How cystic fibrosis can manifest in the gastrointestinal system

In the February 2020 issue of Contemporary Pediatrics, Drs. Anna Reed and Darla Shores provide a briefing on the care of cystic fibrosis (CF) with a focus on the gastrointestinal complications. Although CF primarily affects the lungs, it is a complex disorder that involves multiple organ systems and many aspects of patients’ lives.

What the primary care provider should know

Although the majority of patients with CF will be managed by specialty care, the primary care provider (PCP) is often the first line of contact for many routine concerns. When encountering a patient with CF in the primary setting, Drs. Reed and Shores indicate that there are extrapulmonary symptoms that must be considered in patients. For instance, in the infant with CF, weight and length should be monitored more often than with other children. Any deviations from the expected growth pattern should be promptly addressed. Given the increased caloric needs for infants with CF, breastfeeding mothers may need to supplement with formula or families receiving assistance to purchase formula may require documentation of the medical need for the increased consumption.

It is also important for the PCP to keep CF in the differential diagnosis for patients with poor weight gain who had a normal newborn screening result for trypsinogen. As the authors mention, pancreatic insufficiency is often present at birth, but may not develop until later in life. Steatorrhea and weight loss should prompt an evaluation for of fecal elastase, and if abnormal, should result in referral to a specialist for further workup. Sweat chloride testing is also an option for testing for CF, but in the setting of gastrointestinal symptoms, fecal elastase is an appropriate first step.

Expanding the differential diagnosis in gastrointestinal complaints

In a patient known to have CF, gastrointestinal complaints should be evaluated promptly and thoroughly. The primary pathophysiology of CF can affect gut motility and the gut microbiome, setting patients up for a higher risk of a variety of conditions throughout life, including meconium ileus in the neonatal period and intussusception in later childhood. Emergency care clinicians and hospitalists should also be aware that patients with CF may present with atypical findings for common disorders such as appendicitis, and the authors provide a table to reference when assess right lower quadrant pain.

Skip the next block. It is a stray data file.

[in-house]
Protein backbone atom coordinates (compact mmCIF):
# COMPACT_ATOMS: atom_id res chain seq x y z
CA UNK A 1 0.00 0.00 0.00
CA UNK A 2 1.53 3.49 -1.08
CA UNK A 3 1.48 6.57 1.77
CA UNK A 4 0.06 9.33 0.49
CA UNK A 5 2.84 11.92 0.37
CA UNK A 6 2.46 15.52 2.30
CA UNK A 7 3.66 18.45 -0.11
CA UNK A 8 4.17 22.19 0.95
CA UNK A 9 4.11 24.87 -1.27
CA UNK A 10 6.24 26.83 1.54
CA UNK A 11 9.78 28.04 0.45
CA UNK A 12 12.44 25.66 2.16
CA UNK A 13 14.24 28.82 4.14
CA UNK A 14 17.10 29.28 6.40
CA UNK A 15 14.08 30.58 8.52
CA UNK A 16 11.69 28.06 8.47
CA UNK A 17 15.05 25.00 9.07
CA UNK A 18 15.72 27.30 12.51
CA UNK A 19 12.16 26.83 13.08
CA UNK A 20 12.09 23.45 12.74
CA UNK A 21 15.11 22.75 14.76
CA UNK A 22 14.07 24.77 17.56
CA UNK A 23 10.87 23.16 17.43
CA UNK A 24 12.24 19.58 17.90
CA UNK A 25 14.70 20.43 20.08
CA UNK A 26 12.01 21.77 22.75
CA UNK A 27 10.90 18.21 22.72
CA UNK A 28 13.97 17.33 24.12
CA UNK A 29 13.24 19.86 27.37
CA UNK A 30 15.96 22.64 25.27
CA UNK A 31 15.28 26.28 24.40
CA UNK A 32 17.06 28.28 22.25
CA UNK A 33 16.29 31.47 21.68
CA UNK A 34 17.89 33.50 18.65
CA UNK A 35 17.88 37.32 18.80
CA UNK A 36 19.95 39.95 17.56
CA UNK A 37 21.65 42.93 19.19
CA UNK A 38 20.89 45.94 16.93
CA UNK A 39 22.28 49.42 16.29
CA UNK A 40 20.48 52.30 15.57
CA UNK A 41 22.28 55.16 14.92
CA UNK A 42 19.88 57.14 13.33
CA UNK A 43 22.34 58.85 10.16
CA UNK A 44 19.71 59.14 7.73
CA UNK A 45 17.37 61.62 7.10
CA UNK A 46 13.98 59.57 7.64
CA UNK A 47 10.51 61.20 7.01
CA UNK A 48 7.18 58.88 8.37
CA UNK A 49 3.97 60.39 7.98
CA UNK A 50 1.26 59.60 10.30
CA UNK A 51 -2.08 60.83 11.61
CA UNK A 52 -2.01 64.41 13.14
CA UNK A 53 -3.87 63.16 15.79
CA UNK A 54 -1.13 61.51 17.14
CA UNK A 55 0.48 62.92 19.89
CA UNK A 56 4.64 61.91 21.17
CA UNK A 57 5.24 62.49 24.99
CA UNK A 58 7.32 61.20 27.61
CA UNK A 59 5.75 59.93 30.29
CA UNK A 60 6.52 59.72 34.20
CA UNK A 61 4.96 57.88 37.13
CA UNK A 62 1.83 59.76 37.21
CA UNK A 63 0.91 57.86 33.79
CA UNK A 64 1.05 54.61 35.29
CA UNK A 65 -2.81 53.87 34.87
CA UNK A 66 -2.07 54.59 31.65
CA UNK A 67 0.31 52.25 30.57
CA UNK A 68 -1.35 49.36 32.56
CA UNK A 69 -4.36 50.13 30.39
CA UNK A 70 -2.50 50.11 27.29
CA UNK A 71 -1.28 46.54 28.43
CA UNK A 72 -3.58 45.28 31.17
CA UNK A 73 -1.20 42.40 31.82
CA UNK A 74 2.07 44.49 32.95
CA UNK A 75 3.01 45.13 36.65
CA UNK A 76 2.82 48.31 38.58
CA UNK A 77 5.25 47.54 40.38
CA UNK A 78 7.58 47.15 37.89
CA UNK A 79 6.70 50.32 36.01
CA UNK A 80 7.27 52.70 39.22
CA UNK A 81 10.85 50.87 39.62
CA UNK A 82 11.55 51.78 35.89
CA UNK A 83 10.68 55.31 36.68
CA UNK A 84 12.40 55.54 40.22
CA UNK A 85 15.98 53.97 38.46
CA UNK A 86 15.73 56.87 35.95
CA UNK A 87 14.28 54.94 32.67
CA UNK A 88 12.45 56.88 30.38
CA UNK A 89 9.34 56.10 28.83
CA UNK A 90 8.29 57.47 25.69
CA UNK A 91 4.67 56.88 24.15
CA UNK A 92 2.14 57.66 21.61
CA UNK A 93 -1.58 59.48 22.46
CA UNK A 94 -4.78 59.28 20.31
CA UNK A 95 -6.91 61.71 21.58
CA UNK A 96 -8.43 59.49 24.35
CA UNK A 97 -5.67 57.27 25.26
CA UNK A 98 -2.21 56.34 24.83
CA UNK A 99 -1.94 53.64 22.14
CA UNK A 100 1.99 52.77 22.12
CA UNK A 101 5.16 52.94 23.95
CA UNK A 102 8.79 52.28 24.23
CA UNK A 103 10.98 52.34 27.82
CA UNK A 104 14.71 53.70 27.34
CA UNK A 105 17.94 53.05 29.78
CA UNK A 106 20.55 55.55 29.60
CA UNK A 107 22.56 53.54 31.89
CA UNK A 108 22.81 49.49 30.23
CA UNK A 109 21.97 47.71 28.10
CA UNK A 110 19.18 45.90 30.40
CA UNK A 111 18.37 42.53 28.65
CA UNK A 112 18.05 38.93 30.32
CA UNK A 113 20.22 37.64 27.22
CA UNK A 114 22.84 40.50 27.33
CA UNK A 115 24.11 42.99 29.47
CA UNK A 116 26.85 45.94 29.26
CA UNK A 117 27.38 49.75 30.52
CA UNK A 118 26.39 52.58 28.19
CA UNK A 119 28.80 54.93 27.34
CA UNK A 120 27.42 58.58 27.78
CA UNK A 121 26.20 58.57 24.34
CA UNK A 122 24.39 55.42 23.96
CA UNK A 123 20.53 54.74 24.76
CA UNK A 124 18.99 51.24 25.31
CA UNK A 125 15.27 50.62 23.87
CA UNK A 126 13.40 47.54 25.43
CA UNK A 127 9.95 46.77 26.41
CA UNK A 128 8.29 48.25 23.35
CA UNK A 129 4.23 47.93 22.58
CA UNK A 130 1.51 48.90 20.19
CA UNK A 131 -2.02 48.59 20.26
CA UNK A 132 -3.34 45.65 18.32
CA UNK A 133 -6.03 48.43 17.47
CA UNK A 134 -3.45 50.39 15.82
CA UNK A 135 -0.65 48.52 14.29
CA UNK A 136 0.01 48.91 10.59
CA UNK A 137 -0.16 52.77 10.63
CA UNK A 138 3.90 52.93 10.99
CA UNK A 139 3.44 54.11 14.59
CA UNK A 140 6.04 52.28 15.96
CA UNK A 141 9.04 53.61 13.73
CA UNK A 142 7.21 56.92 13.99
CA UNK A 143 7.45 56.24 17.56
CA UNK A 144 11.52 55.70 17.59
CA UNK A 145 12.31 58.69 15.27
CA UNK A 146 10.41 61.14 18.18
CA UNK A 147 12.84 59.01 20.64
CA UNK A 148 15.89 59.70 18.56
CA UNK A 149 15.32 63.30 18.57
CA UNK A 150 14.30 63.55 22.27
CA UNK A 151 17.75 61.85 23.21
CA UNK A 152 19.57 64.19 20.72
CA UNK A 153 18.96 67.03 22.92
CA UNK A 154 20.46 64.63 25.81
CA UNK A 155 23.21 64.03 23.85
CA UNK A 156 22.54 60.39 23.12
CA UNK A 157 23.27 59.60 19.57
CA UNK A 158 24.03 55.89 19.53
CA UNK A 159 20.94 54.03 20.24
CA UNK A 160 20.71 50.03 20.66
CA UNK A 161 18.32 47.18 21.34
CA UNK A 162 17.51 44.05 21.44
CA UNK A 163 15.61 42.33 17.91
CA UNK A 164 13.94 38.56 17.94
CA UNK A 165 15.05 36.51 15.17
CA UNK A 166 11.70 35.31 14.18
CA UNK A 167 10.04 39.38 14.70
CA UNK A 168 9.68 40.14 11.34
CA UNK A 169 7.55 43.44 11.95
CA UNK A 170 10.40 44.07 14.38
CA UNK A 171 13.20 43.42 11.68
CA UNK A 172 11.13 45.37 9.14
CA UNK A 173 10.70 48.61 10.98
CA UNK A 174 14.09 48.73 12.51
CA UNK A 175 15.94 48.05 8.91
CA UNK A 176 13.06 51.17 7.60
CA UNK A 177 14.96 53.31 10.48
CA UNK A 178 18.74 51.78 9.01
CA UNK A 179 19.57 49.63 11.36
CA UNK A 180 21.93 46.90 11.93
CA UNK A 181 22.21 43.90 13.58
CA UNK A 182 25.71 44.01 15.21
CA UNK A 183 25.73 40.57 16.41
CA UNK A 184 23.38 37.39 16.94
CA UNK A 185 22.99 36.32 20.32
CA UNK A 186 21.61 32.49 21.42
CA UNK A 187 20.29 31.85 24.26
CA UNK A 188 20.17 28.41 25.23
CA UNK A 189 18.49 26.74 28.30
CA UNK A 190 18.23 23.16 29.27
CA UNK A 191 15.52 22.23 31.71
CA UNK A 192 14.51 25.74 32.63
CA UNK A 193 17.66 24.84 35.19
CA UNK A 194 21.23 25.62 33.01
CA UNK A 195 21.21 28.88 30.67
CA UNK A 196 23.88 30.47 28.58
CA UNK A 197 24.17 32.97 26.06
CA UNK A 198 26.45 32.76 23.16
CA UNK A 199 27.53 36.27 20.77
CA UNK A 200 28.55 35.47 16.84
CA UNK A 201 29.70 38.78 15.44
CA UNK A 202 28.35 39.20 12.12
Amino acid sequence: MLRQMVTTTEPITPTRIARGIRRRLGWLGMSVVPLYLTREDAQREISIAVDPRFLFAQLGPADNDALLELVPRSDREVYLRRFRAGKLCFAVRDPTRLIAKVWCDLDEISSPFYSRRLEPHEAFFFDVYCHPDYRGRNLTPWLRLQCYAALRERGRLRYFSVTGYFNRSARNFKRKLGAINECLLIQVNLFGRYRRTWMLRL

The frequency of abdominal pain in patients with CF is high, up to 50-60% according to the authors. The fact that the complaint is common or even chronic in a patient, does not preclude the need to provide a thorough work up of the pain at onset or with a change in the character or location of the pain. The differential diagnosis of abdominal pain in patients with CF is extremely broad, and patients may be misdiagnosed or underdiagnosed for conditions, include celiac disease and Crohn disease.

The future of caring for CF

As the underlying pathophysiologies of CF continue to be investigated and further understood, therapies and treatments for the disorder will continue to improve the life expectancy and quality of life for patients with CF. Therefore, all primary and specialty providers will need a basic knowledge of the unique needs for these patients in order to help them achieve their maximum potential.

Susan Kirk, Member-at-Large and Board Member of SPAP, received her Bachelor of Science in Biological Engineering at Mississippi State University and Master of Physician Assistant Studies at the University of Kentucky. She has practiced in pediatric hematology/oncology for her entire PA career, currently at Texas Children's Hematology Center and Baylor College of Medicine. She enjoys sharing her passion for hematology with the next generation of medical providers.

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